Stránka:book 1913.djvu/278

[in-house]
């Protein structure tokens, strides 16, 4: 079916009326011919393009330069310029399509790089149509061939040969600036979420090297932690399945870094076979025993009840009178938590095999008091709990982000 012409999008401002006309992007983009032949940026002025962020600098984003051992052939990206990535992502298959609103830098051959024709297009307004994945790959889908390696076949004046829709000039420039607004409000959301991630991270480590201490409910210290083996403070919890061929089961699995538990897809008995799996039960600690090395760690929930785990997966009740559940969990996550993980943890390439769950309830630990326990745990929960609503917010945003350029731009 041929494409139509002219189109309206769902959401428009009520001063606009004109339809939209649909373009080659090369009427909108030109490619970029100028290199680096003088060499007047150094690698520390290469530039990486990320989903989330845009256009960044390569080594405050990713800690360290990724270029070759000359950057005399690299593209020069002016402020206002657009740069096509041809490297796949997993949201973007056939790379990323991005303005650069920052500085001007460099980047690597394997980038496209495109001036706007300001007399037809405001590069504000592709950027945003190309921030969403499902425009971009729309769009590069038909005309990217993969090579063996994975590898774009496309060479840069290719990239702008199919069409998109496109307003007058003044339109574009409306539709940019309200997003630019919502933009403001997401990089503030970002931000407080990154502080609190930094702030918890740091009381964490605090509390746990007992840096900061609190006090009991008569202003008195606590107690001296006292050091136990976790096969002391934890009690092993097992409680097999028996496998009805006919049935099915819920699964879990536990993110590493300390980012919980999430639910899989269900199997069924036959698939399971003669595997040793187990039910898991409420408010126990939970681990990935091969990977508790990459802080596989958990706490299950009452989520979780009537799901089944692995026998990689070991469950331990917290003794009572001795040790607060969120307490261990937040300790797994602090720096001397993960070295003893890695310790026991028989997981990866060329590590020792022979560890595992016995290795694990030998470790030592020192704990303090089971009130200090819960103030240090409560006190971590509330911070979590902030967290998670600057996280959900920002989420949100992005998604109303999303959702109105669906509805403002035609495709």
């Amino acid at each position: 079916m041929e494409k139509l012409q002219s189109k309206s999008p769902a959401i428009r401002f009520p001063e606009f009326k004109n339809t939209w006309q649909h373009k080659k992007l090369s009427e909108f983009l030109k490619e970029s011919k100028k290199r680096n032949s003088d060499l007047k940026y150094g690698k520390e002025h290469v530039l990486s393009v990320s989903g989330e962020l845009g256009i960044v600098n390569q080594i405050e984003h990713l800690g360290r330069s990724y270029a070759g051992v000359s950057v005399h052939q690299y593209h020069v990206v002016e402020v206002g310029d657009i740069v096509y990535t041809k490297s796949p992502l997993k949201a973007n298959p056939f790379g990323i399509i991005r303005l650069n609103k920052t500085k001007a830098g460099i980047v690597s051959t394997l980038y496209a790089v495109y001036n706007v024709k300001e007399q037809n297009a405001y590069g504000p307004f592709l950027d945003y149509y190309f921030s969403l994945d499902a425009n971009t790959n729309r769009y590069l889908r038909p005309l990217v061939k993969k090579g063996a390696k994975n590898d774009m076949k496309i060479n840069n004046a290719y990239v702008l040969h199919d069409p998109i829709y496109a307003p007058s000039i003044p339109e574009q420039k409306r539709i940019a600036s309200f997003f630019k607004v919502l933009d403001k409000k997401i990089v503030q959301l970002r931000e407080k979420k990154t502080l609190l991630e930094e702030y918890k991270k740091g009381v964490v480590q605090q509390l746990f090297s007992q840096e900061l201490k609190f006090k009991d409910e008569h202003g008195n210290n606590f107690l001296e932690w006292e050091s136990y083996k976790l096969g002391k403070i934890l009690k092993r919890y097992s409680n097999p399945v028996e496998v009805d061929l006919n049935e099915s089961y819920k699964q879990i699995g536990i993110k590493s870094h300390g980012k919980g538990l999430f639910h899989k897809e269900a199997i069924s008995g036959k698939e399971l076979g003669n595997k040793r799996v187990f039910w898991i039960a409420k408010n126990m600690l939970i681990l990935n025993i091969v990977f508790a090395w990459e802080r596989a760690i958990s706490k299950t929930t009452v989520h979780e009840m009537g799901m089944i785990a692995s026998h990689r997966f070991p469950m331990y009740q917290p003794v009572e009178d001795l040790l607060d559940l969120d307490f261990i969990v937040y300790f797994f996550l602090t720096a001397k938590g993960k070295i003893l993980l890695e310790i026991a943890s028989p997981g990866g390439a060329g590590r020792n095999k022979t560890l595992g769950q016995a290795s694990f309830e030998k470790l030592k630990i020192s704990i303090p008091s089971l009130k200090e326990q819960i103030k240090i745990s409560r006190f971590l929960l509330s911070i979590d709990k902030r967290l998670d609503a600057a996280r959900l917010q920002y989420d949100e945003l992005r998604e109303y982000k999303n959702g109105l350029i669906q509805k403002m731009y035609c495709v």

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X. Campercraft or The Summer Camp Camping Out EVERY boy looks forward to camping out. Then it is that he gets the best chance to practise the things that are peculiar to scouting; and camping out is the only complete outdoor life. When a boy, I was of course eager for a chance to camp out, but I had a very wrong idea about it. I believed that one must undergo all sorts of hardships, in order to be really "doing it"; such as, sleep on the ground with one blanket, go without proper food, etc. I know some boys that were injured for life by such practices. It is well, then, to keep in mind that camping out offers a number of priceless benefits, and is also beset by one or two dangers. Let us aim to get all the good and avoid all the ill. The good things are: The pure air, especially at night; the bracing and lung-healing power of the woods; the sun bath; the tonic exercise; and the nerve rest. The bad things are: The danger of rheumatism from sleeping on the ground, or in damp clothes; the exhaustion from bad nights, through insufficient bed-clothes or an uncomfortable bed; and the dangers arising from irregular meals and badly cooked food. I have seen boys go back from an ill-run camp, tired out and but little benefitted; whereas, if properly guided, every S6